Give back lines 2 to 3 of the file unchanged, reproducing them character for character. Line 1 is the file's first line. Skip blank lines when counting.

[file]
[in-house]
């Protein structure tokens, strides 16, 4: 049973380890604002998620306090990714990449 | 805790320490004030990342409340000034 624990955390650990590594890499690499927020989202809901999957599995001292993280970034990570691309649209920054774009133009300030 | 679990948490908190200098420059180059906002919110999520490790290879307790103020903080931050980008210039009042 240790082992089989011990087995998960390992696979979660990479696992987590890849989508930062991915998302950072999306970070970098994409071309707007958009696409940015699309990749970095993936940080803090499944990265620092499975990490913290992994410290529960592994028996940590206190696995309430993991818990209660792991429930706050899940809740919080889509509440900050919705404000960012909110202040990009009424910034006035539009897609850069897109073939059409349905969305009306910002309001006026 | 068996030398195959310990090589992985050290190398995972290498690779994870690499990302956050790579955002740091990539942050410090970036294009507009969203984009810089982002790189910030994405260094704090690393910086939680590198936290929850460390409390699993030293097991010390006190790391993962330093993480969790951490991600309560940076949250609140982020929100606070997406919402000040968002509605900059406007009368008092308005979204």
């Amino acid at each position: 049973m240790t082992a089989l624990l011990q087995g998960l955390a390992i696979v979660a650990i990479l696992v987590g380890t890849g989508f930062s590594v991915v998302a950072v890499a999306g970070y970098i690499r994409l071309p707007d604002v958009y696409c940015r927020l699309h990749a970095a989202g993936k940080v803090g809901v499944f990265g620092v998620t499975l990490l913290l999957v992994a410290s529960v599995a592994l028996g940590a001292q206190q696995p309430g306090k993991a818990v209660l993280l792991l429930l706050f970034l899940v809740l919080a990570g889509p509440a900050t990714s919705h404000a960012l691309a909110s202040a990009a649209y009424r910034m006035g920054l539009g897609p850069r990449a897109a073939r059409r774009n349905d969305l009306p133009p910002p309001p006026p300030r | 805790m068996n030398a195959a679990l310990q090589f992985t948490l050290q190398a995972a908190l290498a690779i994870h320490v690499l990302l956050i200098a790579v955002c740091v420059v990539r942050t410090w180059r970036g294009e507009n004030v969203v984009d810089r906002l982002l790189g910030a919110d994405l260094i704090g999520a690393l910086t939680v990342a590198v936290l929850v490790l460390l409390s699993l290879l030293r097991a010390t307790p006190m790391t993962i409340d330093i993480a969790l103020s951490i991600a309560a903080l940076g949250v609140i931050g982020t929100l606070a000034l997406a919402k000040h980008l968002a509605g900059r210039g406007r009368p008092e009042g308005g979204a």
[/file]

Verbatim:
């Protein structure tokens, strides 16, 4: 049973380890604002998620306090990714990449 | 805790320490004030990342409340000034 624990955390650990590594890499690499927020989202809901999957599995001292993280970034990570691309649209920054774009133009300030 | 679990948490908190200098420059180059906002919110999520490790290879307790103020903080931050980008210039009042 240790082992089989011990087995998960390992696979979660990479696992987590890849989508930062991915998302950072999306970070970098994409071309707007958009696409940015699309990749970095993936940080803090499944990265620092499975990490913290992994410290529960592994028996940590206190696995309430993991818990209660792991429930706050899940809740919080889509509440900050919705404000960012909110202040990009009424910034006035539009897609850069897109073939059409349905969305009306910002309001006026 | 068996030398195959310990090589992985050290190398995972290498690779994870690499990302956050790579955002740091990539942050410090970036294009507009969203984009810089982002790189910030994405260094704090690393910086939680590198936290929850460390409390699993030293097991010390006190790391993962330093993480969790951490991600309560940076949250609140982020929100606070997406919402000040968002509605900059406007009368008092308005979204």
């Amino acid at each position: 049973m240790t082992a089989l624990l011990q087995g998960l955390a390992i696979v979660a650990i990479l696992v987590g380890t890849g989508f930062s590594v991915v998302a950072v890499a999306g970070y970098i690499r994409l071309p707007d604002v958009y696409c940015r927020l699309h990749a970095a989202g993936k940080v803090g809901v499944f990265g620092v998620t499975l990490l913290l999957v992994a410290s529960v599995a592994l028996g940590a001292q206190q696995p309430g306090k993991a818990v209660l993280l792991l429930l706050f970034l899940v809740l919080a990570g889509p509440a900050t990714s919705h404000a960012l691309a909110s202040a990009a649209y009424r910034m006035g920054l539009g897609p850069r990449a897109a073939r059409r774009n349905d969305l009306p133009p910002p309001p006026p300030r | 805790m068996n030398a195959a679990l310990q090589f992985t948490l050290q190398a995972a908190l290498a690779i994870h320490v690499l990302l956050i200098a790579v955002c740091v420059v990539r942050t410090w180059r970036g294009e507009n004030v969203v984009d810089r906002l982002l790189g910030a919110d994405l260094i704090g999520a690393l910086t939680v990342a590198v936290l929850v490790l460390l409390s699993l290879l030293r097991a010390t307790p006190m790391t993962i409340d330093i993480a969790l103020s951490i991600a309560a903080l940076g949250v609140i931050g982020t929100l606070a000034l997406a919402k000040h980008l968002a509605g900059r210039g406007r009368p008092e009042g308005g979204a």